• Method to distribute permits must be fair.

In practice, it is unlikely that these policies can achieve optimal results.

C. Bordoy

UWC Maastricht

slide6
Government regulations: advantages
    • Simple and easy to implement. Sometimes only option if practical difficulties of market-based methods are too great.
    • Regulations force polluting firms to comply and reduce pollution levels (which taxes may not always do)
  • For these reasons they are more commonly used in countries around the world.

C. Bordoy

UWC Maastricht

slide7
Government regulations: disadvantages
    • They do not create market-based incentives.
    • Unable to provide incentives for firms to use less polluting resources and thus reduce the size of the externality.
    • Pollution is reduced at a higher overall cost.
    • Lack of sufficient technical information→ only partial effect in reducing the pollution created.
    • Policing involves costs and there may be problems with enforcement.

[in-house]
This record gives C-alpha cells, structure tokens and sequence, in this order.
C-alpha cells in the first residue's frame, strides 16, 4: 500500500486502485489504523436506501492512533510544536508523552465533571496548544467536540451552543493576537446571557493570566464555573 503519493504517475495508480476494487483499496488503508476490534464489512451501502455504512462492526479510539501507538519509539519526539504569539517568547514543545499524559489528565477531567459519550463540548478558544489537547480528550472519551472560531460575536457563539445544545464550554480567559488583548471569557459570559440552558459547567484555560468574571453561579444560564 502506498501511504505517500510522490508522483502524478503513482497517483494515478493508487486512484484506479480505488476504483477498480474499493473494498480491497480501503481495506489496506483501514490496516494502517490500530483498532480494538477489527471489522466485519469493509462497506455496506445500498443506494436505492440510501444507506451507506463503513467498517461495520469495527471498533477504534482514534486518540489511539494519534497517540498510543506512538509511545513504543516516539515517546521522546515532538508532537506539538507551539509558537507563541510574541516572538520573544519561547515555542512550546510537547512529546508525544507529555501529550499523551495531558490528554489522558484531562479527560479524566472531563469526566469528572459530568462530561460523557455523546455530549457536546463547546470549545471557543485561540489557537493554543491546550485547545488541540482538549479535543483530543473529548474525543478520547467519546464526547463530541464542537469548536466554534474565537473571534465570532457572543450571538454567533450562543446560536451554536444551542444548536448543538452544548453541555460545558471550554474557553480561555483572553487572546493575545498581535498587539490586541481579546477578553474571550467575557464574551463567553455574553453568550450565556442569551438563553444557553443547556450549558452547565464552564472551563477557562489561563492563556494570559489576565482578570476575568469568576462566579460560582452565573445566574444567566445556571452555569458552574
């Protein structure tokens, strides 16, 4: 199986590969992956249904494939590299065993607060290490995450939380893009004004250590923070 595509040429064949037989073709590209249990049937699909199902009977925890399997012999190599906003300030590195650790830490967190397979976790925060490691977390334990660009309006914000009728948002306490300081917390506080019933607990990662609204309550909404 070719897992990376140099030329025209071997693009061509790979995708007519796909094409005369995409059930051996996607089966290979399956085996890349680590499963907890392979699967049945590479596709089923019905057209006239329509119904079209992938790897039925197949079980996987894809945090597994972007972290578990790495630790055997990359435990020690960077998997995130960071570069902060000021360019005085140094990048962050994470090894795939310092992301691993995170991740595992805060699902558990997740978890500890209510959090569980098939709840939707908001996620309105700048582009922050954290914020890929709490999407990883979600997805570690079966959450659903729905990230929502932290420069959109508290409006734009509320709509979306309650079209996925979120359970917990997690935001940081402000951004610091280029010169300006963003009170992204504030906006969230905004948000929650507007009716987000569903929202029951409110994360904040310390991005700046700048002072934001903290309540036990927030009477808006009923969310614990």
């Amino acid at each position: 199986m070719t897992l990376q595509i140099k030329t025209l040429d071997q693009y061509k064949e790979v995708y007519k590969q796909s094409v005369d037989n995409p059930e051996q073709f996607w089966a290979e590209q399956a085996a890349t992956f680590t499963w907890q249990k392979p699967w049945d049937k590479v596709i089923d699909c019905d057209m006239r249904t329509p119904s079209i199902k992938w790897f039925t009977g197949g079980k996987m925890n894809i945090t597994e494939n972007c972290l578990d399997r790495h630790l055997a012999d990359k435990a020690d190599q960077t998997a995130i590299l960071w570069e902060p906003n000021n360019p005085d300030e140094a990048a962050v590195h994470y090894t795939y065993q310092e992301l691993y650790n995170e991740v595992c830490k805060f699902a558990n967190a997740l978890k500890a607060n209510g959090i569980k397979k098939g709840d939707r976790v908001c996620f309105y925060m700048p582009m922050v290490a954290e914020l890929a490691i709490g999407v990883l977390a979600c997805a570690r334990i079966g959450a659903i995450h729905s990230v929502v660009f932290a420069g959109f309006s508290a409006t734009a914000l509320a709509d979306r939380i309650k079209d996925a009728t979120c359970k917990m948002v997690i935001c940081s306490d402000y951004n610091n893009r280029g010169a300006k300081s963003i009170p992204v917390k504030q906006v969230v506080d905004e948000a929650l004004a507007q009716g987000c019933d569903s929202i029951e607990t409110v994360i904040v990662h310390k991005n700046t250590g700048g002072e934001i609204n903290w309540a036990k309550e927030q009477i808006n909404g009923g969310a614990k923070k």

C. Bordoy

UWC Maastricht

negative consumption externalities market based policies government regulation and advertising
Negative consumption externalities: market-based policies, government regulation and advertising
  • Indirect taxes (market-based measure) are preferred, as they internalise the externality.
  • Advantages:
    • They create incentives for consumers to change their consumption patterns by changing relative prices.

C. Bordoy

UWC Maastricht

slide9
Disadvantages:
    • Technical difficulties involved in measuring the value of the external costs, as basis to design the tax.
    • Some of the goods whose consumption leads to negative externalitites have an inelastic demand, so decreases in quantity demanded may not be significant. In order to achieve Qopt a very high tax may be needed, but would be politically unacceptable.

C. Bordoy

UWC Maastricht

slide10
Advertising & persuasion
  • Advantage: simplicity
  • Disadvantages:
    • Cost to the gov of advertising campaigns, funded by tax revenues, which have opportunity costs.
    • These methods may not be effective enough in reducing the spillover cost.

C. Bordoy

UWC Maastricht

slide11

Regulations

  • Very effective in reducing the external costs of smoking but cannot be used to reduce externalities caused by consumption of other goods, such as gasoline.

C. Bordoy

UWC Maastricht

final remarks
Final remarks